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I just started Fourier Series and I have three questions on Fourier transforms. I am incredibly lost on the subject and I feel like i'm missing something more fundamental. This is going to be a long one.

I tried to derive the formula(s) for the Fourier transform by using this page. The first problem I have is deriving (and understanding) the Rayleigh identity:

$ 2L\displaystyle\sum_{n=-\infty}^{\infty} |c_n|^2 = \displaystyle\int_{-L}^L |f(x)|^2 dx$

where $2L$ is a period, $c_n$ is the Fourier coefficient from $f(x)=\displaystyle\sum_{n=-\infty}^{\infty}c_ne^{i\dfrac{n\pi}{L}}$. I found this derivation but I have trouble understanding it. I get that the Fourier coefficient is the projection or inner product of the function and the exponential but I don't understand the inner product between the two summations. Shouldn't there be an integral of the product of those two sums? Plus, what is that little $\delta_{nm} $ thing? What's going on? Does it have to do with the fact that the conjugates 'cancel' out to one? But then why does all the $m$'s disappear and transform into $n$'s?

O.K so I just accepted the identity as true and I carried on the proof. I managed to reach the Fourier transformations but the page I linked before mentioned that sometimes the transformation are written with a $\dfrac{1}{\sqrt{2\pi}}$ coefficient instead of a $\dfrac{1}{2\pi}$. How is this possible? What allows this? Does it matter?

Lastly, what's the point of Fourier transformations? I'm a Physics major in a Quantum Mechanics I class and I'm told it's a 'continuous analogue' of the discrete Fourier series. Is this true? If so, this doesn't seem to justify the 'transform' part in the name but I have seen Fourier transformations applied to signals and that sort of stuff.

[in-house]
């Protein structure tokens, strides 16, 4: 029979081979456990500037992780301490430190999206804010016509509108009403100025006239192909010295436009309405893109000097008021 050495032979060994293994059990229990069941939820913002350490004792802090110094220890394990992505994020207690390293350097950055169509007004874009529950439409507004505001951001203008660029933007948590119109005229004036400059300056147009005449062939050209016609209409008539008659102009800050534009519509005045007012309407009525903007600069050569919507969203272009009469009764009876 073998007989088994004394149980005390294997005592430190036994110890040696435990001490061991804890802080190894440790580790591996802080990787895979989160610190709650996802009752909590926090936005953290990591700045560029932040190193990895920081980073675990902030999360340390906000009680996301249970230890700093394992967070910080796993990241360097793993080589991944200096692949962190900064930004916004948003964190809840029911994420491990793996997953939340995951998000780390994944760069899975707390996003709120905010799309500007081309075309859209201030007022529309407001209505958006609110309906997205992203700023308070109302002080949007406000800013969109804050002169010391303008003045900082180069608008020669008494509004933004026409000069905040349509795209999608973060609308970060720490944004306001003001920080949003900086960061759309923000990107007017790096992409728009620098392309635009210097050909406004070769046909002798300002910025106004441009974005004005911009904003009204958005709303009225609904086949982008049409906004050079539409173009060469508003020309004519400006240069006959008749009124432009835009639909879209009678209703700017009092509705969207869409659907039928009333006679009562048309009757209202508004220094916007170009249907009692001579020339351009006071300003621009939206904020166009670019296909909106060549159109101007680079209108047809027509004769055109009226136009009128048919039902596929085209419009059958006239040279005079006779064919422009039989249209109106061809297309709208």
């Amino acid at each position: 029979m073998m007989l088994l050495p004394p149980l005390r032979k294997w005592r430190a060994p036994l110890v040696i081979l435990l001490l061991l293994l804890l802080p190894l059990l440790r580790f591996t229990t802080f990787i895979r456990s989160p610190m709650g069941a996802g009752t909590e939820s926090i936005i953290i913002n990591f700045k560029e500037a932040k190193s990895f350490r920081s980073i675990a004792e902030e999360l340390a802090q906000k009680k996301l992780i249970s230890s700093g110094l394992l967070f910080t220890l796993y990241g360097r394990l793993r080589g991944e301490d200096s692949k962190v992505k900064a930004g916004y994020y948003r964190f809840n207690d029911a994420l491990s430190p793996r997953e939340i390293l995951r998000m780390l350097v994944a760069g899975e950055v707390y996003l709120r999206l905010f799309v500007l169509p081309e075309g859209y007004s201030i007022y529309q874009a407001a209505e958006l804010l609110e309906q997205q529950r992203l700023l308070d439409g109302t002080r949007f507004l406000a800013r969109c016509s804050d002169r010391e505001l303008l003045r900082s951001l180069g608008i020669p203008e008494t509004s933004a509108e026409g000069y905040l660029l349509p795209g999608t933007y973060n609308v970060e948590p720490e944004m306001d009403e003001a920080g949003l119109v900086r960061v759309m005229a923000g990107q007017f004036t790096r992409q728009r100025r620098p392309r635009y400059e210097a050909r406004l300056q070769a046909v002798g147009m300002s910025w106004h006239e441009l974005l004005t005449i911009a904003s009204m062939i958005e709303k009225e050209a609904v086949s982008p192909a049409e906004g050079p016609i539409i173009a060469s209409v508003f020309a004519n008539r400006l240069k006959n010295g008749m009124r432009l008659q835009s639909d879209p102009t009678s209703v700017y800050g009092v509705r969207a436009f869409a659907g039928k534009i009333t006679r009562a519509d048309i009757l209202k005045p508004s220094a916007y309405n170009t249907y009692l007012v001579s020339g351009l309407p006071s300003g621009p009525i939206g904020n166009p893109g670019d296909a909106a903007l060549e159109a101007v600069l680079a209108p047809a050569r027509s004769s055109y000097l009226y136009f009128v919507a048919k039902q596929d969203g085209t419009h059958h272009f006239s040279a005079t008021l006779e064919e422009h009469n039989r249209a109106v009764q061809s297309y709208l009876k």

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  • $\begingroup$ If you know what is an orthonormal / unitary matrix, you should really look at the discrete Fourier transform first. The Parseval theorem then becomes $\sum_{k=0}^{N-1} |X_k|^2 = \sum_{k=0}^{N-1} |x_n|^2$ with $X_k = \frac{1}{\sqrt{N}} \sum_{n=0}^{N-1} x_n e^{-2 i \pi n k / N}$. After that, you should think to the Fourier series as the limiting case when $N \to \infty$ (all the proofs being very similar) $\endgroup$ – reuns Jun 7 '16 at 2:23
  • $\begingroup$ (And leave the Fourier transform out for now, you will see it later) Just for making everything clear : discrete Fourier transform : unitary operator $\mathbb{C}^N, \|.\|_2 \to \mathbb{C}^N, \|.\|_2$. Fourier series : unitary operator $L^2([-L/2,L/2]) \to l^2(\mathbb{Z}) \approx \lim_{N \to \infty} \mathbb{C}^N, \|.\|_2$. Fourier transform : unitary operator $L^2([-\infty,+\infty]) \to L^2([-\infty,+\infty])$. and there is also the Fourier transform of distributions, unifying all this. $\endgroup$ – reuns Jun 7 '16 at 2:31
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The inner product is defined as the integral over the product, so the integral is where you expected it to be, just hidden in the inner product notation.

$\delta_{nm}$ is the Kronecker delta, which is $1$ exactly if its indices are equal. That also answers your other question: The $m$'s disappear and transform into $n$'s because the Kronecker delta forces $m$ and $n$ to be equal, so performing the sum over $m$ leaves only the terms with $m=n$.

The different normalisations are a matter of convention. The product of the factors in front of the transform and the inverse transform has to be $\frac1{2\pi}$, and different conventions put this factor either all in the transform or all in the inverse transform or split it up symmetrically as $\frac1{\sqrt{2\pi}}$ in both transforms.

Yes, you can view the Fourier transform as a continuous analogue of the discrete Fourier series (with some important differences). The term "transform" here refers to an integral transform.

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